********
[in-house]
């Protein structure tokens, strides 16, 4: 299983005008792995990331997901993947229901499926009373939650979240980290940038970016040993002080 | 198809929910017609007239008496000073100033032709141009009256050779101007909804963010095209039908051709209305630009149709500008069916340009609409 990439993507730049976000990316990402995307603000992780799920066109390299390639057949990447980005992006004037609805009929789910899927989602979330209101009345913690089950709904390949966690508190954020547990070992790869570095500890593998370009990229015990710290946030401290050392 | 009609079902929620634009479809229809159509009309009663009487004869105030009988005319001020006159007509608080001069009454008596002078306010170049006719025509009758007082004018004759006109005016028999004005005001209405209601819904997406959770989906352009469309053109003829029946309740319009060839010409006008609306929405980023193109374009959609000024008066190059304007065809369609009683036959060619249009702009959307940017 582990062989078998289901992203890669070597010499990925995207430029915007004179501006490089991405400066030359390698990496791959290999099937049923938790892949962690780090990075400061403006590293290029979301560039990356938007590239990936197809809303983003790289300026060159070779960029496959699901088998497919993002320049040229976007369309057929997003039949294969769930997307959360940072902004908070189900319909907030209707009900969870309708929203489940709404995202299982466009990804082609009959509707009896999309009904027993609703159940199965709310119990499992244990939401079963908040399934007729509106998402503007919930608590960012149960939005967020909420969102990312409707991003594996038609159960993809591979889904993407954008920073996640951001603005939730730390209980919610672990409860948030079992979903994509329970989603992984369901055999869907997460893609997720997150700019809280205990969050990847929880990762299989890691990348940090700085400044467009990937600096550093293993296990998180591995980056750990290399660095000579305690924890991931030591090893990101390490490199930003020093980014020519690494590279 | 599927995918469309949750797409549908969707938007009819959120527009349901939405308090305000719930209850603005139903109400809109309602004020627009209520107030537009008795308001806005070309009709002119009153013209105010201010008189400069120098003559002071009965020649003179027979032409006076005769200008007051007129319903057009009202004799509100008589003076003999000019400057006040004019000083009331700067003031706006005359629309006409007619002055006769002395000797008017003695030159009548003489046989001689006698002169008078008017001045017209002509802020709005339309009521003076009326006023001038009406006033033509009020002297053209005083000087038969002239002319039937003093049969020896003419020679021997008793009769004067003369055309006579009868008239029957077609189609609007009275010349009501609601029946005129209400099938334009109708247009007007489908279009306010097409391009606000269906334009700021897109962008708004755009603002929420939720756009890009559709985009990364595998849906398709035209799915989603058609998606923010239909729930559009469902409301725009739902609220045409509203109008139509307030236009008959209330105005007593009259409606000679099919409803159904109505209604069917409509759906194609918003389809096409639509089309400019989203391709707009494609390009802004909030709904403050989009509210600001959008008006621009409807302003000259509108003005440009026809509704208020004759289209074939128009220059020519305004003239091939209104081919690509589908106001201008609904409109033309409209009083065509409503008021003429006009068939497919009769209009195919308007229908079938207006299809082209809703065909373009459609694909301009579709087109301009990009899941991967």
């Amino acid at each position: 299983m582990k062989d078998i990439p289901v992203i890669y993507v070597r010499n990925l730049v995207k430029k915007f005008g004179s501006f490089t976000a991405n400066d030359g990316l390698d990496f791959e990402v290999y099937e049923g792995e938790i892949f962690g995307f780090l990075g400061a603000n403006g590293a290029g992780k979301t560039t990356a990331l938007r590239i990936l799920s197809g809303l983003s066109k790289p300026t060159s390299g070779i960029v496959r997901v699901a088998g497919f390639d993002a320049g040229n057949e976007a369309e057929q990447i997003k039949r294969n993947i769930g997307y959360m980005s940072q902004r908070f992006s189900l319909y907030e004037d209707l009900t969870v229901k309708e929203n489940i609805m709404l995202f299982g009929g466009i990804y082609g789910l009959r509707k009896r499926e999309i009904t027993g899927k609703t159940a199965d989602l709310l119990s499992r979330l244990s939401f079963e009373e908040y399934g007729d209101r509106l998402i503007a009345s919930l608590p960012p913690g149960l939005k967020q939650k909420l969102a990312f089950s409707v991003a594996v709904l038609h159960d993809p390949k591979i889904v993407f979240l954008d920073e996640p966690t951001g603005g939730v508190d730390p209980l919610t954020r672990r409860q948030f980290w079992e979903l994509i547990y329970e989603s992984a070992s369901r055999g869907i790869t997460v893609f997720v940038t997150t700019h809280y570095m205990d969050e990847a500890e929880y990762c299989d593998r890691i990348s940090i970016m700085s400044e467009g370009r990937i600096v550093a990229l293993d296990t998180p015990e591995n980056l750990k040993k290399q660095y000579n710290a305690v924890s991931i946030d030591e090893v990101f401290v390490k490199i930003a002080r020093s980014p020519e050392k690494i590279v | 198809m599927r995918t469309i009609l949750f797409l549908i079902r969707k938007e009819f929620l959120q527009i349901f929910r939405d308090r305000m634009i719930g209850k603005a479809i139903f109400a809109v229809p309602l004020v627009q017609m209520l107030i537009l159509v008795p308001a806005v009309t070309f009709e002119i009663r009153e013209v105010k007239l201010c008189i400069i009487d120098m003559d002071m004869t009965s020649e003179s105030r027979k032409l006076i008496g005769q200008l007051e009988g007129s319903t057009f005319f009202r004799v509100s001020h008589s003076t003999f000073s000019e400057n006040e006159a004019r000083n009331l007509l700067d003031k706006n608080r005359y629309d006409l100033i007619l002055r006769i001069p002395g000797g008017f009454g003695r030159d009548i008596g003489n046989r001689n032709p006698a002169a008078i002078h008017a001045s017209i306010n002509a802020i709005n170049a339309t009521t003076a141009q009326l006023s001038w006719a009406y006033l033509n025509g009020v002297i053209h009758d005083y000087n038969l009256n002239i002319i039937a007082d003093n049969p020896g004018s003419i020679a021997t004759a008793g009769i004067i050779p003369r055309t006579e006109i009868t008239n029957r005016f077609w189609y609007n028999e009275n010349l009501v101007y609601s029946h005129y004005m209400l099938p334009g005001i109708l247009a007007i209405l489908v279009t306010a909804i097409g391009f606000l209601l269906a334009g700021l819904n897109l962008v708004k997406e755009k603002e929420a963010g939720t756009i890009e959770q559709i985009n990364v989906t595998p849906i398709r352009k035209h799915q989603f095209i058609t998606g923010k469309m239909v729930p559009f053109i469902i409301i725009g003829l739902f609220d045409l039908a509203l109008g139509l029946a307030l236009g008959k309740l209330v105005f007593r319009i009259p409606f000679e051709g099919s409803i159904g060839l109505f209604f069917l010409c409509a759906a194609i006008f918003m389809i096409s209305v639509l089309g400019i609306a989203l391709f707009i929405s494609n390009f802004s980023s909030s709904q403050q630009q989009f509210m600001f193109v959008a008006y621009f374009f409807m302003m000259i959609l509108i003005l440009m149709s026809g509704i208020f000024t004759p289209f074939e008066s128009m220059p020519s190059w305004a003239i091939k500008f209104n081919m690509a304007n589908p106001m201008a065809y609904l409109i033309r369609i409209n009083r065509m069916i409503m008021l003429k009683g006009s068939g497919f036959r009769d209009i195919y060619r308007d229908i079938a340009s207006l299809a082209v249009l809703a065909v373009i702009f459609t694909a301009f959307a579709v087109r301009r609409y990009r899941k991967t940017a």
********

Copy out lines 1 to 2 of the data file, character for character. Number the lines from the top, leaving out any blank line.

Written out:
[in-house]
């Protein structure tokens, strides 16, 4: 299983005008792995990331997901993947229901499926009373939650979240980290940038970016040993002080 | 198809929910017609007239008496000073100033032709141009009256050779101007909804963010095209039908051709209305630009149709500008069916340009609409 990439993507730049976000990316990402995307603000992780799920066109390299390639057949990447980005992006004037609805009929789910899927989602979330209101009345913690089950709904390949966690508190954020547990070992790869570095500890593998370009990229015990710290946030401290050392 | 009609079902929620634009479809229809159509009309009663009487004869105030009988005319001020006159007509608080001069009454008596002078306010170049006719025509009758007082004018004759006109005016028999004005005001209405209601819904997406959770989906352009469309053109003829029946309740319009060839010409006008609306929405980023193109374009959609000024008066190059304007065809369609009683036959060619249009702009959307940017 582990062989078998289901992203890669070597010499990925995207430029915007004179501006490089991405400066030359390698990496791959290999099937049923938790892949962690780090990075400061403006590293290029979301560039990356938007590239990936197809809303983003790289300026060159070779960029496959699901088998497919993002320049040229976007369309057929997003039949294969769930997307959360940072902004908070189900319909907030209707009900969870309708929203489940709404995202299982466009990804082609009959509707009896999309009904027993609703159940199965709310119990499992244990939401079963908040399934007729509106998402503007919930608590960012149960939005967020909420969102990312409707991003594996038609159960993809591979889904993407954008920073996640951001603005939730730390209980919610672990409860948030079992979903994509329970989603992984369901055999869907997460893609997720997150700019809280205990969050990847929880990762299989890691990348940090700085400044467009990937600096550093293993296990998180591995980056750990290399660095000579305690924890991931030591090893990101390490490199930003020093980014020519690494590279 | 599927995918469309949750797409549908969707938007009819959120527009349901939405308090305000719930209850603005139903109400809109309602004020627009209520107030537009008795308001806005070309009709002119009153013209105010201010008189400069120098003559002071009965020649003179027979032409006076005769200008007051007129319903057009009202004799509100008589003076003999000019400057006040004019000083009331700067003031706006005359629309006409007619002055006769002395000797008017003695030159009548003489046989001689006698002169008078008017001045017209002509802020709005339309009521003076009326006023001038009406006033033509009020002297053209005083000087038969002239002319039937003093049969020896003419020679021997008793009769004067003369055309006579009868008239029957077609189609609007009275010349009501609601029946005129209400099938334009109708247009007007489908279009306010097409391009606000269906334009700021897109962008708004755009603002929420939720756009890009559709985009990364595998849906398709035209799915989603058609998606923010239909729930559009469902409301725009739902609220045409509203109008139509307030236009008959209330105005007593009259409606000679099919409803159904109505209604069917409509759906194609918003389809096409639509089309400019989203391709707009494609390009802004909030709904403050989009509210600001959008008006621009409807302003000259509108003005440009026809509704208020004759289209074939128009220059020519305004003239091939209104081919690509589908106001201008609904409109033309409209009083065509409503008021003429006009068939497919009769209009195919308007229908079938207006299809082209809703065909373009459609694909301009579709087109301009990009899941991967």